Culturally Determined Family Dysfunction
In this chapter, it will be explained how culture-bound disturbances ("bugs") in a family's functioning can be described explicitly and rigorously in the framework of the information-processing model presented in chapter 7. By formulating such explicit and rigorous descriptions of dysfunctions in the family, the therapist pinpoints and clearly marks the targets of culturally competent family therapeutic interventions. Principles for "debugging," that is, removing culture-bound bugs and restoring the system's capacity for good functional adaptation, are formulated and illustrated.
A general, overriding, universal principle hypothesized to underlie human information-processing systems is simplicity. That is to say, the set of programs "prefers" to process information in the simplest possible manner, with a minimum of redundancies, inconsistencies and complications.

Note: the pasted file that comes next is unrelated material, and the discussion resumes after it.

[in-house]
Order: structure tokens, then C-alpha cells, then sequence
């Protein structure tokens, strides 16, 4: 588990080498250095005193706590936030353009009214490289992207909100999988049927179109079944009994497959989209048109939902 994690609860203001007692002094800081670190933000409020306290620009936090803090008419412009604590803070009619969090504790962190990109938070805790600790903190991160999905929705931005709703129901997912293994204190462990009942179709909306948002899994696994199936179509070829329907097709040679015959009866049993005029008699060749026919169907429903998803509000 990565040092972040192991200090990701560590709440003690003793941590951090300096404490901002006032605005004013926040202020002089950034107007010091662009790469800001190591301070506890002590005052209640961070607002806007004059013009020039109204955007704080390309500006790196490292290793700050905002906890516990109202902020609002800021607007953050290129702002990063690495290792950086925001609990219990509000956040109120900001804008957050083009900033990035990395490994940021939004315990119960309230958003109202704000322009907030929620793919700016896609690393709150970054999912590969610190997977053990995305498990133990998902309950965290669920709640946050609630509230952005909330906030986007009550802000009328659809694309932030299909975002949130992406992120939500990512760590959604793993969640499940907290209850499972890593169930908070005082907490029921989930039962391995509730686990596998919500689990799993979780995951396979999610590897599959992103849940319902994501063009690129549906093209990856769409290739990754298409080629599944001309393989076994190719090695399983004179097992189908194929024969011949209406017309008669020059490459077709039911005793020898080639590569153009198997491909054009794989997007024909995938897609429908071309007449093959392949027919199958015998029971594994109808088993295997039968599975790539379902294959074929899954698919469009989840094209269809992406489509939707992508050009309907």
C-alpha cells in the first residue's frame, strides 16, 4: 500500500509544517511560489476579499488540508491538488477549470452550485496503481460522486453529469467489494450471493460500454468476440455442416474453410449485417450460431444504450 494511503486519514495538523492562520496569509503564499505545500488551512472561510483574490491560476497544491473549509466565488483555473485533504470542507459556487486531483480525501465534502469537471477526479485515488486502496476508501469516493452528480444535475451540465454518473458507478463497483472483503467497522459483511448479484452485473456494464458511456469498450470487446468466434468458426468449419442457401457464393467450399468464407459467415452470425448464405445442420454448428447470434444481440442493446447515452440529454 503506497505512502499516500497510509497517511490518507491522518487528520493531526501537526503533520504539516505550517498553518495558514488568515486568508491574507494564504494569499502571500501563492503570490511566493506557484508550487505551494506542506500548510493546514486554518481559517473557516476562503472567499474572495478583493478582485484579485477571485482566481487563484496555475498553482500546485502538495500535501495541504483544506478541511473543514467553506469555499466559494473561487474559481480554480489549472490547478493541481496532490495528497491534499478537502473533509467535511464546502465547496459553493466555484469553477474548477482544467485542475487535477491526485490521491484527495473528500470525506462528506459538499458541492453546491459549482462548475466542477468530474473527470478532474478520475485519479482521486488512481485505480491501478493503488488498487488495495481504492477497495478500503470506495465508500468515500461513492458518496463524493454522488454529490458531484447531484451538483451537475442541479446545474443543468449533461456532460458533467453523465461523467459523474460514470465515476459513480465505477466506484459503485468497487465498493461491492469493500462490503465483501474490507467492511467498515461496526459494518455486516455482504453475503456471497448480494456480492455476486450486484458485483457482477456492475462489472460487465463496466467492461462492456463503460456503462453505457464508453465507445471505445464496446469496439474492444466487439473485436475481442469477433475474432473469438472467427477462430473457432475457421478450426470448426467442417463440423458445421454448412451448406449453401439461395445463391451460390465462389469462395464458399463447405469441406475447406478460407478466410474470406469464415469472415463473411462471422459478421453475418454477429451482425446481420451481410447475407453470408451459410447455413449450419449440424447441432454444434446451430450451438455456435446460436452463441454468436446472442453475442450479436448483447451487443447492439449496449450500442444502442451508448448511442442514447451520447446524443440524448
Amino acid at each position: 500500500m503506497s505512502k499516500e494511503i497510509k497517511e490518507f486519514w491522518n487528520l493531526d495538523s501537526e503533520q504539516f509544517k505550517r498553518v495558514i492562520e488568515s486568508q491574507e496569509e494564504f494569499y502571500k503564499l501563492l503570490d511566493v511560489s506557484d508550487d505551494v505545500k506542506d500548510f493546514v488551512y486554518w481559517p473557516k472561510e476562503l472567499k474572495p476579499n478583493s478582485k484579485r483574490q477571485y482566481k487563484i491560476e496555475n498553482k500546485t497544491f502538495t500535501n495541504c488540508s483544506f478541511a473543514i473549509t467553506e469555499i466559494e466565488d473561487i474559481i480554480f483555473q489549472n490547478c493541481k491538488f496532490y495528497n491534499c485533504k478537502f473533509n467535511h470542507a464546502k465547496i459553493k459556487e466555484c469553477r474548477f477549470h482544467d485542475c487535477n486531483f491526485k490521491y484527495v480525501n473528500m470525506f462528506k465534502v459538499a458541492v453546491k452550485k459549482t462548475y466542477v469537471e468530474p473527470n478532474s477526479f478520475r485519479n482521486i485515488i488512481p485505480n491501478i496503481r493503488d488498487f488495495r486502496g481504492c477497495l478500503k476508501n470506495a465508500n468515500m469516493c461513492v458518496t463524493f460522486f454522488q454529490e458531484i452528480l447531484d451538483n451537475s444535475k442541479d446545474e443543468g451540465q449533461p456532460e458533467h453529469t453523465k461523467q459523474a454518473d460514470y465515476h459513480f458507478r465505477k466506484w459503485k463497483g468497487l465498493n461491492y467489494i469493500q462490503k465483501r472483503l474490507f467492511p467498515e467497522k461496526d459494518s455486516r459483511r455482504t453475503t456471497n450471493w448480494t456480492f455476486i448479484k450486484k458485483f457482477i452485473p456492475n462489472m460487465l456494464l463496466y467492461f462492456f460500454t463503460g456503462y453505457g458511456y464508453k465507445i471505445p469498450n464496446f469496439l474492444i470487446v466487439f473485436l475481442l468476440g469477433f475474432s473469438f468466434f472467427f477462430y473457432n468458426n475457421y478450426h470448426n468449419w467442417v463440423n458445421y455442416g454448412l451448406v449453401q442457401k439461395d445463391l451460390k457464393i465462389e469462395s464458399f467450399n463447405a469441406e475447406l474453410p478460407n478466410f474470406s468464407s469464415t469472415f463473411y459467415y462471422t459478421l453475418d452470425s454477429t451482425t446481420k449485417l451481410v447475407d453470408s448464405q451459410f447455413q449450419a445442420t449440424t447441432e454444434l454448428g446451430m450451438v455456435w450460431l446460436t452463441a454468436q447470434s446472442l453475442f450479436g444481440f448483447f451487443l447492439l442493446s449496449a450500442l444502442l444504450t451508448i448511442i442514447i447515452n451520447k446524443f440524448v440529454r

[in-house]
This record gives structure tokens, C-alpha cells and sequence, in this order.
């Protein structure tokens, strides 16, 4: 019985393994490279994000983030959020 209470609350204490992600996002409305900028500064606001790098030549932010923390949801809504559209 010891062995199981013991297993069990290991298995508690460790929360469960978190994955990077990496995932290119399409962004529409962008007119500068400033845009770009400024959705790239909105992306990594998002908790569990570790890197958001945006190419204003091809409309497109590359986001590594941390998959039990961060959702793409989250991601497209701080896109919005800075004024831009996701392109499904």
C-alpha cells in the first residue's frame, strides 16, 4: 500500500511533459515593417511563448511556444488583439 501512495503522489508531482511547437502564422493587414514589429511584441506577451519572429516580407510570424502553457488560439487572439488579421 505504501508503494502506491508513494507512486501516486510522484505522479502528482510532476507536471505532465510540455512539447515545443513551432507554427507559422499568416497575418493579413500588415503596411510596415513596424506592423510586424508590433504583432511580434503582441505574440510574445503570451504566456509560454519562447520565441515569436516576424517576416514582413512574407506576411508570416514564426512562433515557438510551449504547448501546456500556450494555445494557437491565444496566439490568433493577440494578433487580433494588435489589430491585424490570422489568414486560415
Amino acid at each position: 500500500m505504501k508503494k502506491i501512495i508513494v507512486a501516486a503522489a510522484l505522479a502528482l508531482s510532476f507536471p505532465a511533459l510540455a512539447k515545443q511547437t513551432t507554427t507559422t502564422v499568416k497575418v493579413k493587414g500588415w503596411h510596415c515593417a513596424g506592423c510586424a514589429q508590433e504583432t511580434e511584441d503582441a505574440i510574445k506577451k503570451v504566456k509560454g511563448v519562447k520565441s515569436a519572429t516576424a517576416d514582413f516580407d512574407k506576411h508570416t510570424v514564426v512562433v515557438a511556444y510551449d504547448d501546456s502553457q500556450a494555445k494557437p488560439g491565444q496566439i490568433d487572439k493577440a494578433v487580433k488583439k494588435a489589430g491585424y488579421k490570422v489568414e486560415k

The principle of simplicity is not an arbitrary dogma. Various versions of it underlie, under different names, numerous scientific theories dealing with human or natural systems. A tiny sample includes homeostasis in biology (see Gottfried, 1993; Purves, 1995), and in general systems theory (see Bertalanffy , 1973), Festinger's cognitive consistency ( 1962), Piaget's equilibrium ( 1971), Chomsky's simplicity ( 1965) and Freud's preservation and catexis of mental energy ( 1949).
In the context of information processing, the principle of simplicity can be explicated through a set of metaprograms. These are higher-level programs